Produce: Frozen or Fresh? Science Has An Answer - FitStyleLife
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Produce: Frozen or Fresh? Science Has An Answer

We all know that we should be eating more vegetables. Few of us actually follow through on that commandment. Vegetables taste, well, like vegetables. They can also be counter-intuitive to prepare for people who aren’t savvy in the kitchen. Frozen vegetables are cheap and easy. But do we lose some nutrients in the translation? A new study from the University of Georgia says no.

The study looked at the nutrient profiles of eight different fruits and vegetables, specifically broccoli, cauliflower, sweet corn, peas, green beans, spinach, blueberries and strawberries. The study also differentiated between different seasonal growing periods for these fruits and vegetables. The produce was examined in three major categories: fresh, “fresh-stored” produce that had been refrigerated for five days, and frozen.

Contrary to what some people believe, there was almost no difference in nutrient retention between the three categories. Frozen produce actually had a slightly higher density of nutrients than the other two.

When you freeze produce, it halts the action of natural enzymes that occur in the plants. The enzymes break down the produce over time, eventually spoiling it. When you freeze fruits and vegetables when they’re ripe, it sustains the full nutrient load until you’re ready to eat it, at your own convenience.

Body and Soul

If you don’t like frozen produce, no big deal. Eating fresh is just as good, as long as it’s not spoiled and you’re eating a lot of it. But if you’re looking for a cheap, easy way to incorporate more produce into your diet and don’t want to worry about the stuff melting in your fridge, frozen is the way to go.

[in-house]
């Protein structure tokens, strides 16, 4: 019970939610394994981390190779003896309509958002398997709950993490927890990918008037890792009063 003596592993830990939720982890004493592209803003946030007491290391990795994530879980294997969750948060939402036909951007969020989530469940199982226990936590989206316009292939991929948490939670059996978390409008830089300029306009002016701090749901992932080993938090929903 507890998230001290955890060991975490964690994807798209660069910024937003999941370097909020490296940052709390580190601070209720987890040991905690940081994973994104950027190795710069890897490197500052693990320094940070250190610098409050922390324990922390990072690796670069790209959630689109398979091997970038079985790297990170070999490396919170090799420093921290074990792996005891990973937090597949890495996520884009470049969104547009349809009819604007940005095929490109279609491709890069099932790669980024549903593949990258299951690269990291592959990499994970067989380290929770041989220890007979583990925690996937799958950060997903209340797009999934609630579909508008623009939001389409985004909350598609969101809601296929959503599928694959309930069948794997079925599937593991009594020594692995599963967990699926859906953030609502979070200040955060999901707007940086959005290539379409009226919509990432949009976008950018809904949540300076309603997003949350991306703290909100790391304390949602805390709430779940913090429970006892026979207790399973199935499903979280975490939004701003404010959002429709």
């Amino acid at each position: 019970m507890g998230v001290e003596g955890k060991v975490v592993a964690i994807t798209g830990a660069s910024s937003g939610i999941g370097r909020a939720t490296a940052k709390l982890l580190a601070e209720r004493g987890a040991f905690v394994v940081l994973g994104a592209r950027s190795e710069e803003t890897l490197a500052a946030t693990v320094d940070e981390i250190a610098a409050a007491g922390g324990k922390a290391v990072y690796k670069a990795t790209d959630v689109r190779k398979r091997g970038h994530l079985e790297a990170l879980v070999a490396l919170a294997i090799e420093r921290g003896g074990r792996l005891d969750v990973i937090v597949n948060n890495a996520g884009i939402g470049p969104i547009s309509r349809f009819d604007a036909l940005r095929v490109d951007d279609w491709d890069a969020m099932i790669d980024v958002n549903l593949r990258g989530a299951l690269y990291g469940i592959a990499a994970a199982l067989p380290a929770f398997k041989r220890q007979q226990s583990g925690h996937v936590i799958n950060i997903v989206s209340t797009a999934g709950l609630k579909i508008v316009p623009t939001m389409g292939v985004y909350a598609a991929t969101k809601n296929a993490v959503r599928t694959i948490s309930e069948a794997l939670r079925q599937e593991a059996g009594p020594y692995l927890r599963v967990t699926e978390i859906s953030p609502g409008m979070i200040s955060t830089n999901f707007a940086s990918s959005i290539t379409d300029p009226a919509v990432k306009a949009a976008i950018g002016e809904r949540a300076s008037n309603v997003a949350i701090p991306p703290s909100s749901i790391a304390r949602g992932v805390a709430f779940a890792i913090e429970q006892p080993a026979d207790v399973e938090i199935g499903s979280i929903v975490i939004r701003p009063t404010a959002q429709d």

A 2013 study from the Centers for Disease Control and Prevention suggested that a stunning 90% of Americans don’t get enough vegetables in their diet. 80%, perhaps even more surprisingly, don’t get enough fruit. The recommended guidelines are 2-3 cups of vegetables daily, and 2 cups of fruit.

Green smoothies are a very popular way of smuggling fruits and vegetables into your system, past finnicky tastebuds. Adding fruit to morning oatmeal is also a great way of putting more nutrients in your life.

Frozen fruit can get expensive. But if you’re looking to¬†load up on frozen fruits and vegetables without forking over a ton of money, consider shopping at dollar stores. The bigger chains usually stock bags of frozen produce at a fraction of the price you’d pay at a grocery store. And this article’s author can attest to the produce not being gross. Sometimes, you can even get fresh fruits and vegetables at dollar stores.

 

 

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